Millions of people turn to their local paper to find out what is happening in the world around them. From accidents and robberies to stock plunges and hurricanes, information is gleaned in moments from the black and white print that graces the daily newspaper. Nearly every newspaper article follows a specific format that allows readers to gather important information quickly and efficiently. Whether you're researching or writing a newspaper article, it's possible to break down the content into workable chunks of information.
Read the article closely while taking note of the overall objective of the piece. Having a strong grasp of the content will help you as you construct your outline.
Find out who the individuals are that are involved in the action or event in article. This should include specific names and titles of those involved. For example, the story might be about a robbery that took place at a local convenience store. The who would be the individual who committed the crime and the victims.
Determine what the article is about. This includes what specifically is going on and what has happened in the story.
Locate when the action or event took place. This includes the date and time. For example, if the event was a robbery, note that it occurred on a Sunday night at eleven o'clock at night.
Establish where the action or event occurred. Include the location of the action or event. For instance, the robbery occurred at the new shopping plaza at Broad and Fifth streets where a similar crime had been committed the prior week.
Find out why the action or event happened. This information might not be readily available in the article, but it is important to understanding the context of the piece. For example, the robbery might have occurred because the store owner may have disabled his security system the night before or that the robber was recently let out of jail after committing a similar crime.
Determine how the action or event occurred. For instance, investigators found that the robber was able to the pick the lock of the employee entrance in the back of the store.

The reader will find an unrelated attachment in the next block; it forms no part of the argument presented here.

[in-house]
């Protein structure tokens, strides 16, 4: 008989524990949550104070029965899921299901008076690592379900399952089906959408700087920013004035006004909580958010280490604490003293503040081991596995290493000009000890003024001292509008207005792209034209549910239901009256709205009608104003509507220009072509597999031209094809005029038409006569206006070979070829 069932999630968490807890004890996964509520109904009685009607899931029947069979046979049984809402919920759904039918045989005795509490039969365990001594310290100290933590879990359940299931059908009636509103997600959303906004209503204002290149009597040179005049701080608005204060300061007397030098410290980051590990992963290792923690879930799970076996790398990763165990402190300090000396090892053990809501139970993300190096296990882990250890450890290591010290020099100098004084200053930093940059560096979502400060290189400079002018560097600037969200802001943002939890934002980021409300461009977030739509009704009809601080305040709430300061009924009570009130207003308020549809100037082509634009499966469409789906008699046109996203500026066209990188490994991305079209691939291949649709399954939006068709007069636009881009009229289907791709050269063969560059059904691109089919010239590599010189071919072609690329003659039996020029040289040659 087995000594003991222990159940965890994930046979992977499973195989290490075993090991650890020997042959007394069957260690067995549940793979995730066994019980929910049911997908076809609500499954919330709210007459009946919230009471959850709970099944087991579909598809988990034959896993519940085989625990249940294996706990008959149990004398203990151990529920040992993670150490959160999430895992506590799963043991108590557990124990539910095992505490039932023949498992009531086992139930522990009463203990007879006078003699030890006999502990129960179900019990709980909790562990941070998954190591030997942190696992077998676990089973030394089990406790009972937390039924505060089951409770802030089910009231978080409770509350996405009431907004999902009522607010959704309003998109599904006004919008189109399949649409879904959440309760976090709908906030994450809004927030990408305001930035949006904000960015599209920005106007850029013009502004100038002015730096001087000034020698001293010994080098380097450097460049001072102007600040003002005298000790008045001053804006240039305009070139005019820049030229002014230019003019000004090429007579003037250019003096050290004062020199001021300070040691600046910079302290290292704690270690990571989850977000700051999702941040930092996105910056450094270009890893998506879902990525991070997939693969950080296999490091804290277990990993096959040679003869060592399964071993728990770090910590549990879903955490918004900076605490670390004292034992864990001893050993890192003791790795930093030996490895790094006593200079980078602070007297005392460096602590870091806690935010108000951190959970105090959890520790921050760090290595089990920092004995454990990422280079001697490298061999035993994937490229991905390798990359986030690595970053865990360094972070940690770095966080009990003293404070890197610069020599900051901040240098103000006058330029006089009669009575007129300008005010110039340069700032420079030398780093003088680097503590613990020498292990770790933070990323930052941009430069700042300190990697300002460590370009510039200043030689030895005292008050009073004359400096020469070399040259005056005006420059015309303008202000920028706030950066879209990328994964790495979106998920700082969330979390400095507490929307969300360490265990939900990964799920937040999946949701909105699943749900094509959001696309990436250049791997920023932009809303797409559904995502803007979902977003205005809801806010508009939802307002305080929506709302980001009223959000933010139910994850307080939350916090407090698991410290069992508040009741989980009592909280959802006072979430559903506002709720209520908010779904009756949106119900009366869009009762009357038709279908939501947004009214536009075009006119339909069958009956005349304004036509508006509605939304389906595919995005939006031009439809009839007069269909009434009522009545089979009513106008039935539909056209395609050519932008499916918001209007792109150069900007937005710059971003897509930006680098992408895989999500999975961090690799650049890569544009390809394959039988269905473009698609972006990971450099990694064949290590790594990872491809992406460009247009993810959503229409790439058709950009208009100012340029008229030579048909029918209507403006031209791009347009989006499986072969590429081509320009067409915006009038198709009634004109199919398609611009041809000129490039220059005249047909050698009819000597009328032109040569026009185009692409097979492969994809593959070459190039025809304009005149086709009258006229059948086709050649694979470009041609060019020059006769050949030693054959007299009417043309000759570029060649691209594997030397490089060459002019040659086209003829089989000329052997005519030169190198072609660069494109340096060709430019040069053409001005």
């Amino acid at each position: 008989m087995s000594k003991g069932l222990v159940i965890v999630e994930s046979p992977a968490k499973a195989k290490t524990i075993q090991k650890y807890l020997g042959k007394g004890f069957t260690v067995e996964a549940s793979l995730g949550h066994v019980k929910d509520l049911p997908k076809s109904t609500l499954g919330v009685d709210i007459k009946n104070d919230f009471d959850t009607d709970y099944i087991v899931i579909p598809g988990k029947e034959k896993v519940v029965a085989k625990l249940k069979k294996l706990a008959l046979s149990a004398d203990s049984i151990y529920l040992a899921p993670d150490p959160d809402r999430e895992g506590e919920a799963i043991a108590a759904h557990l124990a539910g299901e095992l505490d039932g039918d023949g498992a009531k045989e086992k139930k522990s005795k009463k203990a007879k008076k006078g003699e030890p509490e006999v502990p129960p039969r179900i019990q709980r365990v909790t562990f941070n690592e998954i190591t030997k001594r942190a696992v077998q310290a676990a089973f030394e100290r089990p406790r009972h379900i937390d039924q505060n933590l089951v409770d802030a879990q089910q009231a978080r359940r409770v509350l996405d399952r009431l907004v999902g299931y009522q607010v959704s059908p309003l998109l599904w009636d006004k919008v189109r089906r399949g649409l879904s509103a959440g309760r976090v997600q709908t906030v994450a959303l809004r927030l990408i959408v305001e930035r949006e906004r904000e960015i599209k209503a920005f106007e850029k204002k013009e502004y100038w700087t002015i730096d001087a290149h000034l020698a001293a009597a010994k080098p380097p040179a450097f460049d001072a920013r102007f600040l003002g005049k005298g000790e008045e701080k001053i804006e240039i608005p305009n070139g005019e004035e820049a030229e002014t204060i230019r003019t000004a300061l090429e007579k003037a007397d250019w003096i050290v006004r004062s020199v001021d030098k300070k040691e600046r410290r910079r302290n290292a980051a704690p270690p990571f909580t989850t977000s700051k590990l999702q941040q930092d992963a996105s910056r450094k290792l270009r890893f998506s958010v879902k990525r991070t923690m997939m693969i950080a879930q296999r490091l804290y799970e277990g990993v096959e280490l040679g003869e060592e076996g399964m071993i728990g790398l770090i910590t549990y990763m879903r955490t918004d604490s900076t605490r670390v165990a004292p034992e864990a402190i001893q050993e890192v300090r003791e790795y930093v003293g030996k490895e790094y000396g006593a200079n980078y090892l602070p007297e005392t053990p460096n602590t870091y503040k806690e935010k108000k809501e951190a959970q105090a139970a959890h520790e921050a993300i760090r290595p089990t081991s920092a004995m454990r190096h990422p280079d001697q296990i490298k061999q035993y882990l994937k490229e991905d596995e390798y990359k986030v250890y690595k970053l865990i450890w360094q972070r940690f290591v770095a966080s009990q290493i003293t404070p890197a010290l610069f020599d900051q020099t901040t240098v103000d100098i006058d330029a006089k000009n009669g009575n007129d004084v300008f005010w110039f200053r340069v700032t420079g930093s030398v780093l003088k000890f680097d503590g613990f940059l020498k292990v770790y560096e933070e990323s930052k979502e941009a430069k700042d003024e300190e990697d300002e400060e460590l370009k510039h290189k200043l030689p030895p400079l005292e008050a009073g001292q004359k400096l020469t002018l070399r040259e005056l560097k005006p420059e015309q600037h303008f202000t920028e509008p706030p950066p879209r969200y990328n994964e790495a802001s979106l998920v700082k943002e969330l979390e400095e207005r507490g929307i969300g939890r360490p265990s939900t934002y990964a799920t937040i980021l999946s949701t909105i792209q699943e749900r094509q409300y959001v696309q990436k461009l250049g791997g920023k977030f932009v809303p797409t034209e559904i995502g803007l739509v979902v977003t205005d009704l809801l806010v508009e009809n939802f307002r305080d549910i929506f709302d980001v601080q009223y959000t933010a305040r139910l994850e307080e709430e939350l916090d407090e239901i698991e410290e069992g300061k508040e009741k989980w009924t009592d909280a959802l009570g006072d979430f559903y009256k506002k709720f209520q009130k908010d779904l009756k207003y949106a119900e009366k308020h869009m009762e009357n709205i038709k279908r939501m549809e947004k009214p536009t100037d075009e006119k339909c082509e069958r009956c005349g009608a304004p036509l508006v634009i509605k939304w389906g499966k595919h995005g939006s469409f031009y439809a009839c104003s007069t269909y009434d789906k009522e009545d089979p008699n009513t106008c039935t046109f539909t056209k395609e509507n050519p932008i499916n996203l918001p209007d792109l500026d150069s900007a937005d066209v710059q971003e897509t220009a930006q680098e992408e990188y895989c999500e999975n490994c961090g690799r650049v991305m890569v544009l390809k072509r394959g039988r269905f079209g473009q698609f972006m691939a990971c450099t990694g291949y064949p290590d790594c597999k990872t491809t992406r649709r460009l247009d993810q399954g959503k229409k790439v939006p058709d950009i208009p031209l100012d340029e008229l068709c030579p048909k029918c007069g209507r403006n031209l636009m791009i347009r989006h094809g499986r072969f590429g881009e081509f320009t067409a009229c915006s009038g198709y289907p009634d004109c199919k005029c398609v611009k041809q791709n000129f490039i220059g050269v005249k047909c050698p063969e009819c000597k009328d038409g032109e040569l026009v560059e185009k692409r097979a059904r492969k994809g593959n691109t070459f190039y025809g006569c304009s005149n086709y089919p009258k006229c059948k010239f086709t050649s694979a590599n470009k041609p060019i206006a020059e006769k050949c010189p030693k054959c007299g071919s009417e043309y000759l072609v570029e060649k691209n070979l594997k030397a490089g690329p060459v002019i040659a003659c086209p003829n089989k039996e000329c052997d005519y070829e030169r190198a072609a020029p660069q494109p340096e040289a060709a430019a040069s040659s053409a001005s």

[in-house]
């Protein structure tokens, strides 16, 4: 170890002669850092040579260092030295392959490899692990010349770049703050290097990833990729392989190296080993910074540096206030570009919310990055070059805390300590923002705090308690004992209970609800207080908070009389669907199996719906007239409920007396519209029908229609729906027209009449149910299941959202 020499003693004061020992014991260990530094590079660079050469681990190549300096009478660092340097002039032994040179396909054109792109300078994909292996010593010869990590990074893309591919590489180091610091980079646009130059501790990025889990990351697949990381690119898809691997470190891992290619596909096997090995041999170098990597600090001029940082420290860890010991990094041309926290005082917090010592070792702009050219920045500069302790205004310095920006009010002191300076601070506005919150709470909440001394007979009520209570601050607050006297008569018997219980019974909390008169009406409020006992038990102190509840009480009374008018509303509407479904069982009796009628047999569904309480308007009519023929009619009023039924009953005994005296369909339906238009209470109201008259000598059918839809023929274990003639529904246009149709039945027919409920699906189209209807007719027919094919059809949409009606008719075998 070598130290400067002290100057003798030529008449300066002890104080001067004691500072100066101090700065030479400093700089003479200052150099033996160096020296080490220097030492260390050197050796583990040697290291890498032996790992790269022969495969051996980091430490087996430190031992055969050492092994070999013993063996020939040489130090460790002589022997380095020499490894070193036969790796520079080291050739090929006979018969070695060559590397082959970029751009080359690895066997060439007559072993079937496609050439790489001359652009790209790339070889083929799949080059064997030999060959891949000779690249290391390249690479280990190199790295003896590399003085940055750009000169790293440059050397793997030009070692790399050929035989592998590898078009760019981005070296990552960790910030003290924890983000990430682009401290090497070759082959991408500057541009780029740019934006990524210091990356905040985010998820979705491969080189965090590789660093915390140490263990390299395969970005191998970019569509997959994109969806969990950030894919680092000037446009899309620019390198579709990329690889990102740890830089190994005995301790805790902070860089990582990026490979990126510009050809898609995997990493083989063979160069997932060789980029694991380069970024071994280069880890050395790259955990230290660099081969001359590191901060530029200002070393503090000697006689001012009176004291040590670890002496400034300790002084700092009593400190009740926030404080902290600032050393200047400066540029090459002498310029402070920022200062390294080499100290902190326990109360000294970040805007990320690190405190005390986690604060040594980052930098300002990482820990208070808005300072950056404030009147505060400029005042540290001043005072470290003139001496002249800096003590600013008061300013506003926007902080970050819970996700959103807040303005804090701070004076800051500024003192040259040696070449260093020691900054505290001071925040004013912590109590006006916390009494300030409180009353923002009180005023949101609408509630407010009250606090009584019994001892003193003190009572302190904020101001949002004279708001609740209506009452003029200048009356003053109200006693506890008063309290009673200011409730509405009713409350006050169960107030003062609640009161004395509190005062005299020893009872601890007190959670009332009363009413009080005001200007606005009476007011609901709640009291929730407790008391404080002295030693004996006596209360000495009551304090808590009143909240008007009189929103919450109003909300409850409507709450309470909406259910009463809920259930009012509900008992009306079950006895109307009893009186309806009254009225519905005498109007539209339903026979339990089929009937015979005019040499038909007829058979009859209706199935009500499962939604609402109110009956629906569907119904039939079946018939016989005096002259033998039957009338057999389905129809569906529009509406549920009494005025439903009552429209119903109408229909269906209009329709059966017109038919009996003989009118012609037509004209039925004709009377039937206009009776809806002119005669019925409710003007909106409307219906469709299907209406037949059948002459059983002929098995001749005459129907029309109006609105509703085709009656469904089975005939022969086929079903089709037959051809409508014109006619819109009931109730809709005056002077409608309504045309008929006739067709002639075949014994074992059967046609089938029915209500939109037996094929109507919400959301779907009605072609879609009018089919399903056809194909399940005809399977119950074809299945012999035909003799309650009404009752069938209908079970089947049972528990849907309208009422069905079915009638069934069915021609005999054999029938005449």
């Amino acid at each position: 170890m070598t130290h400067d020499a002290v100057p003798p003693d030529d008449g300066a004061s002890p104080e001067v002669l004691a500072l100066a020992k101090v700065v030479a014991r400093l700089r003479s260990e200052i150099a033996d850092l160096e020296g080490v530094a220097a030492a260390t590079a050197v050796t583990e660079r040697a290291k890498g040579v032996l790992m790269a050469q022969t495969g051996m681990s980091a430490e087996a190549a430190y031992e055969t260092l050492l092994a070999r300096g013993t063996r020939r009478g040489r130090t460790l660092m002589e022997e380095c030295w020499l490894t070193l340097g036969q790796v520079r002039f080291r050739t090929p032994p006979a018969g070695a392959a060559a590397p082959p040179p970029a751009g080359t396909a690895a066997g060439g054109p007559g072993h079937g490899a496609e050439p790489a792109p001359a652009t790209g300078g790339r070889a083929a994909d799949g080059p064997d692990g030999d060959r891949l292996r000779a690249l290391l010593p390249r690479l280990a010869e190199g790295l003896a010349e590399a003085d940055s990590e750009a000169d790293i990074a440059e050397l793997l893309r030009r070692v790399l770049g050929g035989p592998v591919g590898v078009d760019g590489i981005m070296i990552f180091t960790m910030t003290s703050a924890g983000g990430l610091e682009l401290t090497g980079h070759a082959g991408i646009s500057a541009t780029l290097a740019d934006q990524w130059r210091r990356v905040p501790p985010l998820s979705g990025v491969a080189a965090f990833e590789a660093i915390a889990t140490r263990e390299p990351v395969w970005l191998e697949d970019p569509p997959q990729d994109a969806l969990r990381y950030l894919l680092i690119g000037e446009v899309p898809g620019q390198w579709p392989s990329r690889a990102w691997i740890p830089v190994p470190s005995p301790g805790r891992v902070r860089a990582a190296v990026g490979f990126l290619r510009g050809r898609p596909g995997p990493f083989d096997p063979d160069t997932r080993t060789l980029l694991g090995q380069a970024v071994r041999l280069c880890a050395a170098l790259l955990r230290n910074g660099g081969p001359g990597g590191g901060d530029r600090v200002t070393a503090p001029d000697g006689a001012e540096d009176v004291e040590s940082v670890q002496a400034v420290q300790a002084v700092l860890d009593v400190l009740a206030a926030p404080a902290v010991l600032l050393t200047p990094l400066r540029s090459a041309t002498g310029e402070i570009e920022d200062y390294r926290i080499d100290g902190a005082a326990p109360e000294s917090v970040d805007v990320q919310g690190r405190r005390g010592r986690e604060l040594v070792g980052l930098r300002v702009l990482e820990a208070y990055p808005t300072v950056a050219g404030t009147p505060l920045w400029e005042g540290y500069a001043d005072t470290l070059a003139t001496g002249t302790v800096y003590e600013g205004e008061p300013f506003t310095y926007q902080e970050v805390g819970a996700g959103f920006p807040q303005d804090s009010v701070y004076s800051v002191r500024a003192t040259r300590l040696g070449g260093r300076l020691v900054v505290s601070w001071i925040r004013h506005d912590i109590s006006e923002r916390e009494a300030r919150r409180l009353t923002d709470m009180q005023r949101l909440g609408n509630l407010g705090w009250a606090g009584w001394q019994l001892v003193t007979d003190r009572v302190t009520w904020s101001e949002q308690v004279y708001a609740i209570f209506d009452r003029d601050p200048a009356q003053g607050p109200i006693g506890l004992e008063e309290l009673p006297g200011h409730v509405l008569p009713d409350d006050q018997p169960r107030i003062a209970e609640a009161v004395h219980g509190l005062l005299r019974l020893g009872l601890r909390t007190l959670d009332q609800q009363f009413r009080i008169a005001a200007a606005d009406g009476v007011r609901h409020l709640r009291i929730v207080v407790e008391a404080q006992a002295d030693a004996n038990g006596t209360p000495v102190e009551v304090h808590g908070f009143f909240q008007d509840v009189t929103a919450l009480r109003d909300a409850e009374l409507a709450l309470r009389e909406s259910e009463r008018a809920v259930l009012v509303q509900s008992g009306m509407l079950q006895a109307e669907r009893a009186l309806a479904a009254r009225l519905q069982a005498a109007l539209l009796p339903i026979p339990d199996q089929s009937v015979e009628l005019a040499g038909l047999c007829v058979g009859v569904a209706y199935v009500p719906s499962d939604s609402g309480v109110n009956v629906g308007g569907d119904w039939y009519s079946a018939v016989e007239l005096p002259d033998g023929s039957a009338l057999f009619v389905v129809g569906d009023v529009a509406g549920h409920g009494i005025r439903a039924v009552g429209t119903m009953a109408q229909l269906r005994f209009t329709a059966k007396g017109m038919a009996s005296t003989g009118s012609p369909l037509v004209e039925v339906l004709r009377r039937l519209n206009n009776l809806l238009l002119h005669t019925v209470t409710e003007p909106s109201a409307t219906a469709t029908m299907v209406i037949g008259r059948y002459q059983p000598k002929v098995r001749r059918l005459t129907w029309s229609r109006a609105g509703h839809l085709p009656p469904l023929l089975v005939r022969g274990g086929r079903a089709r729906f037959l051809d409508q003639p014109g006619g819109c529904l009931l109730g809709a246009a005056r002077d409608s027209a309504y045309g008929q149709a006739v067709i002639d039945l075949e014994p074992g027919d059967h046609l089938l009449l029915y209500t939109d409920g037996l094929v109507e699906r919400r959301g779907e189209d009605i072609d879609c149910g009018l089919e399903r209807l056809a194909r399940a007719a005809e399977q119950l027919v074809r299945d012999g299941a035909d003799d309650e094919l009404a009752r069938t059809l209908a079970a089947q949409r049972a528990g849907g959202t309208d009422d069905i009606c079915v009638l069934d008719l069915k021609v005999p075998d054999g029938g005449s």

Decide what new information you are left with at the end of the piece (this step may not apply to all articles). After the questions have been addressed, there may be information that adds value to the piece overall by providing additional details and/or context.
Draft your outline using the information from the previous steps. To organize your information you can choose to use a more traditional outline format. For example: I. Who II. What III. When III. Where IV. Why V. How List the information you found according to each heading.
Review your outline. Make sure you have answered all the questions and haven't missed any pertinent information.
Review your outline. Make sure you have answered all the questions and haven't missed any pertinent information. If you choose, you might consider taking all the highlighted information and transferring it to word document where you can organize it in a more formal outline. If you are outlining an article you have read, you now have all the most important information organized according to the Five Ws and an H (who, what, when, where, why, how). If you are writing a newspaper article, you now have all the information you need to begin drafting your piece.
Remember to consider the inverted pyramid structure (most important information first) when outlining your article.
Don't rush through an outline. If you do, you'll miss valuable information.